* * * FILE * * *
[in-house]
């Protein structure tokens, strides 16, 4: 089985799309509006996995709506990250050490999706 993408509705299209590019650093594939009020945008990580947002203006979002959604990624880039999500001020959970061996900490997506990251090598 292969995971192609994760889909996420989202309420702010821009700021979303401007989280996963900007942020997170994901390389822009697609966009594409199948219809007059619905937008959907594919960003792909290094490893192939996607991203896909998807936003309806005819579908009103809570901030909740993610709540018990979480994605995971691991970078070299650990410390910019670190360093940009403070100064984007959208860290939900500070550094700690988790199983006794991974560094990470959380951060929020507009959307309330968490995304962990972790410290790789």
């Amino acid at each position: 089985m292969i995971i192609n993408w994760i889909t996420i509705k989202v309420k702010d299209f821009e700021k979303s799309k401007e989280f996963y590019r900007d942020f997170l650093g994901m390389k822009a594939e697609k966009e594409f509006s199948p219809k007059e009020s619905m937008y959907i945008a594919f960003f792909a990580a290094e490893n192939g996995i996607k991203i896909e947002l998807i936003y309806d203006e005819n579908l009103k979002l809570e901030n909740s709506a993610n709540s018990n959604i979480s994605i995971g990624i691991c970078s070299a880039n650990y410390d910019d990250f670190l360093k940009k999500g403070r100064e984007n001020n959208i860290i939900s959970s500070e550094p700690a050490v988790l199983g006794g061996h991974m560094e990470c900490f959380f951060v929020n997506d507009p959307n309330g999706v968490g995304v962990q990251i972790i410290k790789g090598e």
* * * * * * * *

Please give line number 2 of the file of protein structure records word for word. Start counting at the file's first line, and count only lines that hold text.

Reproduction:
């Protein structure tokens, strides 16, 4: 089985799309509006996995709506990250050490999706 993408509705299209590019650093594939009020945008990580947002203006979002959604990624880039999500001020959970061996900490997506990251090598 292969995971192609994760889909996420989202309420702010821009700021979303401007989280996963900007942020997170994901390389822009697609966009594409199948219809007059619905937008959907594919960003792909290094490893192939996607991203896909998807936003309806005819579908009103809570901030909740993610709540018990979480994605995971691991970078070299650990410390910019670190360093940009403070100064984007959208860290939900500070550094700690988790199983006794991974560094990470959380951060929020507009959307309330968490995304962990972790410290790789």